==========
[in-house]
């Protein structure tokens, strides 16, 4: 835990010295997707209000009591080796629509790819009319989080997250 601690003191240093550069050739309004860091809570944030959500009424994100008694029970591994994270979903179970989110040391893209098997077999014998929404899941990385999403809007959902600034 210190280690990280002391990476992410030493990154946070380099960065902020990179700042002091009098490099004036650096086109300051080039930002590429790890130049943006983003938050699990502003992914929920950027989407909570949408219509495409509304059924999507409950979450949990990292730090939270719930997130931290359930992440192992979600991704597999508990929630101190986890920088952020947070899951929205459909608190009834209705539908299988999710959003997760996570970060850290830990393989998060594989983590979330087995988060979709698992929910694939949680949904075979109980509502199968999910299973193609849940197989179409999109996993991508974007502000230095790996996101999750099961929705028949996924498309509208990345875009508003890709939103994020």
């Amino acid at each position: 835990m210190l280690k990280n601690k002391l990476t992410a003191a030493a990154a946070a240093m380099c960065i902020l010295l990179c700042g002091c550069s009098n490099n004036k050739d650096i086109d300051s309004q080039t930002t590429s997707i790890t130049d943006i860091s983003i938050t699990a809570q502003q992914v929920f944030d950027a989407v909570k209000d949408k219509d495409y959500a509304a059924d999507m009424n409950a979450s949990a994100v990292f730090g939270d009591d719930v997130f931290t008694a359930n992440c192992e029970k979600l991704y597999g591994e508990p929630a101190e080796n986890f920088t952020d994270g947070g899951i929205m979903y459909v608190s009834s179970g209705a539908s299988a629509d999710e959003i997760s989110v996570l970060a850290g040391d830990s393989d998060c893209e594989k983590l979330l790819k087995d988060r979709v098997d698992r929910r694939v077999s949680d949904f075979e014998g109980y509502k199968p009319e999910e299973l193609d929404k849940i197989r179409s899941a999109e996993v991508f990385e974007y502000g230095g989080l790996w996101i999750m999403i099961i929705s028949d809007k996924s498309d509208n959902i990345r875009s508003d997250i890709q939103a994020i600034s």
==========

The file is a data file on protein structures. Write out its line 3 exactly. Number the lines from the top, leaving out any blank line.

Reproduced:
């Amino acid at each position: 835990m210190l280690k990280n601690k002391l990476t992410a003191a030493a990154a946070a240093m380099c960065i902020l010295l990179c700042g002091c550069s009098n490099n004036k050739d650096i086109d300051s309004q080039t930002t590429s997707i790890t130049d943006i860091s983003i938050t699990a809570q502003q992914v929920f944030d950027a989407v909570k209000d949408k219509d495409y959500a509304a059924d999507m009424n409950a979450s949990a994100v990292f730090g939270d009591d719930v997130f931290t008694a359930n992440c192992e029970k979600l991704y597999g591994e508990p929630a101190e080796n986890f920088t952020d994270g947070g899951i929205m979903y459909v608190s009834s179970g209705a539908s299988a629509d999710e959003i997760s989110v996570l970060a850290g040391d830990s393989d998060c893209e594989k983590l979330l790819k087995d988060r979709v098997d698992r929910r694939v077999s949680d949904f075979e014998g109980y509502k199968p009319e999910e299973l193609d929404k849940i197989r179409s899941a999109e996993v991508f990385e974007y502000g230095g989080l790996w996101i999750m999403i099961i929705s028949d809007k996924s498309d509208n959902i990345r875009s508003d997250i890709q939103a994020i600034s």